It All Started with TOILET PAPER
In 1865 Idestam opened a wood pulp factory in his home town in Finland. He appears to have "borrowed" the technology from a German firm and adapted and improved it for Finnish conditions. The factory produced a range of paper products including toilet paper. His main customer was Russia, with whom Finland had close political ties. The business thrived, so he left it in the hands of his son-in-law in 1895 and traveled to the United States looking for new business opportunities.
In 1898 he returned with the European rights to the newly-invented vulcanizing process for rubber. He started a new business, the Finnish Rubber Works. They made rubber boots and galoshes and later, car tyres. Again, with Idestam's business abilities, it thrived. Idestam built a network of international salesmen and gained a place in many countries that was to help the company in the future. They were now generating their own hydroelectric power for the firm and the town, a measure of their success and growth. Idestam was able to retire to a local retirement home, leaving the companies in the hands of good managers. He retained a fifty percent shareholding, so it would have been a comfortable retirement.
In 1912 the company branched out again and opened the Finnish Cable Works, producing rubber-insulated cables for the new electrical and telephone systems that were springing up worldwide. Although the Russian Revolution was a setback to sales in Russia, it encouraged the company to look further afield for markets. The end of the First World War saw them well-placed to service the growth in power and telephone cables. In spite of this, rubber boots and paper products were still the major part of the firms' output until the 1950s.
Finland had allied itself with Germany during the Second World War, so it was forced to pay reparations to Russia after 1945. This placed a huge burden on the companies, which had to export large amounts of cable as part of the reparations payments. In spite of this, their relations with Russia remained cordial and Russia became a major customer once again.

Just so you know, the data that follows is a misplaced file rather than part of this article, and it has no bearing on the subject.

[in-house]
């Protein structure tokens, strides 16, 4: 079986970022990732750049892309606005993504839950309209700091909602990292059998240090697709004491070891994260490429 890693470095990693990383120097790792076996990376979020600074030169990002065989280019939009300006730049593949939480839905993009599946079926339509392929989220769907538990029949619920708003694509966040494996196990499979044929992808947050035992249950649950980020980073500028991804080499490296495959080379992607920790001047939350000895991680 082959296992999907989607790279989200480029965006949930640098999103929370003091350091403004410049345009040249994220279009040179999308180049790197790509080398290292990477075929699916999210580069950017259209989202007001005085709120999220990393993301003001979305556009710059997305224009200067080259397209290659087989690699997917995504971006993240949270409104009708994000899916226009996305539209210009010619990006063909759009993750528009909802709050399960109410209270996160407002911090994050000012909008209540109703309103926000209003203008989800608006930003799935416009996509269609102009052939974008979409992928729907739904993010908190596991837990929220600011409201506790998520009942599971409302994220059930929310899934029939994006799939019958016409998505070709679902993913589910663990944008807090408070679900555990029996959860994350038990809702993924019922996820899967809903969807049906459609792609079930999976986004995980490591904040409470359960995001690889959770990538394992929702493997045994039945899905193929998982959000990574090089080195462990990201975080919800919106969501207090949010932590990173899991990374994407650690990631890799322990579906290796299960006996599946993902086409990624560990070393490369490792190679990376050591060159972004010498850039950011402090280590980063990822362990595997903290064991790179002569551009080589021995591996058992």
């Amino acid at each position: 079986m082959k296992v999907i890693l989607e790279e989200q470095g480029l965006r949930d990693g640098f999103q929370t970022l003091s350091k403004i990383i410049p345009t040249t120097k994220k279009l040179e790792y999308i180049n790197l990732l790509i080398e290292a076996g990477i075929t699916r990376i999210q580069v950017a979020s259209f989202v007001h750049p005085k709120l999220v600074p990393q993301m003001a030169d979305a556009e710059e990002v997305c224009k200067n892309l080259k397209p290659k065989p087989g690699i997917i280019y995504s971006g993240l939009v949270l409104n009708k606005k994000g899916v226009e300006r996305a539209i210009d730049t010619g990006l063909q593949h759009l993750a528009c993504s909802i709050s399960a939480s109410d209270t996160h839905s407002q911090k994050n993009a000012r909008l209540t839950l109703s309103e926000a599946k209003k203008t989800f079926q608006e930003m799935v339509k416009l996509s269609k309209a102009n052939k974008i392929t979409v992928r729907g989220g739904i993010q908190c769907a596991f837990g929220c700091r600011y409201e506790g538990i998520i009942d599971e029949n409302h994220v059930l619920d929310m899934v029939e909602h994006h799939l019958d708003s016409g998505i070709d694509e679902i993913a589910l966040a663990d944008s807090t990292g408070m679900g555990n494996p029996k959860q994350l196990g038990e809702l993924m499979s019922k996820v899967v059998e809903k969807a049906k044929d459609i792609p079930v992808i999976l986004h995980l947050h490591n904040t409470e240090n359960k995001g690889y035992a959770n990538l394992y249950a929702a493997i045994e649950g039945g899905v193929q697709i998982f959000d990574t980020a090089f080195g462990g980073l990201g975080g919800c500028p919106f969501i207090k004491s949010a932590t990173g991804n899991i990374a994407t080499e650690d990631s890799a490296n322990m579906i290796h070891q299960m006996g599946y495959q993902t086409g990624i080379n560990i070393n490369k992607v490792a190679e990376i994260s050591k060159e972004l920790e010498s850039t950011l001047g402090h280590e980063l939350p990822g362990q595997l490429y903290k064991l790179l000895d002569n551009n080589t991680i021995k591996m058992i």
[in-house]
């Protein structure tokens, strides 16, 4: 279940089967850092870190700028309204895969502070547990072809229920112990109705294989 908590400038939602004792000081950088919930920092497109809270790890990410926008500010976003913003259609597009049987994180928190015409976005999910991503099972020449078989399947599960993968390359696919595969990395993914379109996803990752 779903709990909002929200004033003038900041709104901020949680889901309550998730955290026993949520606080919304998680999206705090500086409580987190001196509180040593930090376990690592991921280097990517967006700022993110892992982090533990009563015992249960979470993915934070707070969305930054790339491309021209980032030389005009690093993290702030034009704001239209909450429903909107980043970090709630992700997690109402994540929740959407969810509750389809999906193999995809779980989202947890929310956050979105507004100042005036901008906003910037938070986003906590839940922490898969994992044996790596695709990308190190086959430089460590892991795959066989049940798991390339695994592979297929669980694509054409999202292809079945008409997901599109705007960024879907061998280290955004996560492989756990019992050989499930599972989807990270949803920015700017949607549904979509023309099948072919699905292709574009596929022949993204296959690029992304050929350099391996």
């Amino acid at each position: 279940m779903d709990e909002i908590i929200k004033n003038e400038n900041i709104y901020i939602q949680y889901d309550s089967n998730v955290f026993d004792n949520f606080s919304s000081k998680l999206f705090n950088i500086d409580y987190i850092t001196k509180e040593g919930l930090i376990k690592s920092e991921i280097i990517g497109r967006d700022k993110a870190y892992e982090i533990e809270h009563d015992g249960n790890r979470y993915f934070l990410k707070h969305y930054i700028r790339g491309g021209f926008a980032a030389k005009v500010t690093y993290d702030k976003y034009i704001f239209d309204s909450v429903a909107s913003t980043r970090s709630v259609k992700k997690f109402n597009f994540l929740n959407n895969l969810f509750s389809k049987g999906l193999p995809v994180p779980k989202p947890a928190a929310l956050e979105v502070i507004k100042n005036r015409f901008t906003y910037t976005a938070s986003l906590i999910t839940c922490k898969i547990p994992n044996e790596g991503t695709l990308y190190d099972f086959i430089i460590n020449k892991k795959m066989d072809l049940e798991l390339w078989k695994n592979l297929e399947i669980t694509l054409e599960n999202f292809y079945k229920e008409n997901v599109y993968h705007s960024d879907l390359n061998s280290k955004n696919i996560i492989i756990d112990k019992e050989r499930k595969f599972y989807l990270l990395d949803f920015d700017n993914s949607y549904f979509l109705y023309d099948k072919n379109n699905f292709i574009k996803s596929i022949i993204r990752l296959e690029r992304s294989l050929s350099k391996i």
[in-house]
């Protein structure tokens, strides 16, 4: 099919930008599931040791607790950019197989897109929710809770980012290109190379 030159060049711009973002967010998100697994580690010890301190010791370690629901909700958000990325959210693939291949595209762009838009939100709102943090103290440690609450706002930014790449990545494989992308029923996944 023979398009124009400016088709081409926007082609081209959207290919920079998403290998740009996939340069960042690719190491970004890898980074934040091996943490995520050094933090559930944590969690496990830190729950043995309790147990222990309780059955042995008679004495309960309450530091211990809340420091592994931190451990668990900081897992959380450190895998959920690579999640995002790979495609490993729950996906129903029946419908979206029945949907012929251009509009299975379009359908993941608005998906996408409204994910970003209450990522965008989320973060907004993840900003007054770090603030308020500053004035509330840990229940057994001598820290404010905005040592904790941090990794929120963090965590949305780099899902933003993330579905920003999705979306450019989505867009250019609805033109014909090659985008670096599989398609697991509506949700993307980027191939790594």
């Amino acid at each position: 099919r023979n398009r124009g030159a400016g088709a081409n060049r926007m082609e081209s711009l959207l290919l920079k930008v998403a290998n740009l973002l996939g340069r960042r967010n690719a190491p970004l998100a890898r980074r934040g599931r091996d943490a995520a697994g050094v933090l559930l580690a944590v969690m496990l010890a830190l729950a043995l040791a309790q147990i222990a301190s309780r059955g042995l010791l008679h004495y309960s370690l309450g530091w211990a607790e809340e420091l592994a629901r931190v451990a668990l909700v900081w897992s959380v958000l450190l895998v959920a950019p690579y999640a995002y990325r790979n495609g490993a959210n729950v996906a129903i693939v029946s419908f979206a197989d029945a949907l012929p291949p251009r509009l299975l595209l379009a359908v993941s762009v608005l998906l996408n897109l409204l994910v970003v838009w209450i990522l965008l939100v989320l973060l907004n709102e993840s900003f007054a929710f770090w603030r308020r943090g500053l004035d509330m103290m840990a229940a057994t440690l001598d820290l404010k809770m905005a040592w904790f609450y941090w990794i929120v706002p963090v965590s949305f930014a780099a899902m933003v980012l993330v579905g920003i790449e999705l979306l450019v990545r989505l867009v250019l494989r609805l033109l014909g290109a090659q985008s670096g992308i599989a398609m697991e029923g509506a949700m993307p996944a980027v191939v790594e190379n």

By 1967 the various companies were finally amalgamated into one corporation. Under new manager Kari Kairamo they moved into consumer electronics in the late 1970s and early 1980s. Their outlook changed from Russia to the west. They gained a huge amount of technical expertise by buying other companies.
Unfortunately so did many of their competitors such as Dutch giant Philips, and Siemens in Germany. The company found itself in serious financial problems and it only worked its way through this period with Government help. The help was appropriate, since it had now become Finland's largest company. Fortunately their previously unregarded "cancer ward", their name for the costly research and development group, was getting things together. They were able to move into new areas that were to save the company. They had been working on radio transmission since 1962, and its application to consumer areas. Their expertise was especially strong in military portable radios.
At a time when most telecommunications systems were government-owned there was little room for new companies, so new areas of technology were needed to develop into. One of these areas was mobile phones. They launched their first mobile phone in 1984 and never looked back. The research people from the "cancer ward" had developed a full mobile phone infrastructure transmitters, control units, software etc so they were able to move into the market strongly and successfully. They were able to introduce the vital Pulse Code Modulation technology before any other European country.
Although their earliest NMT mobile system was widely used only in northern Europe, it laid the groundwork for all the later cellular phone technologies. Many of their patents are still in use worldwide in the mobile phone industry. They have maintained their lead in mobile phone technology into the 21st century. Their shares trade worldwide, and they account for more than fifty percent of Finland's total share trades. They make around one third of the world's mobile phones in 120 countries. Their mobiles are only outsold in the United States by Motorola. Quite a step up from toilet paper.
Fredrik Idestam died in 1916. He left his shares in his company to a trust fund to provide amenities for the members of his town's nursing home. That makes them the richest retirees in Finland, for they own half the shares in the company named after the river that flows through Idestam's home town - the Nokia.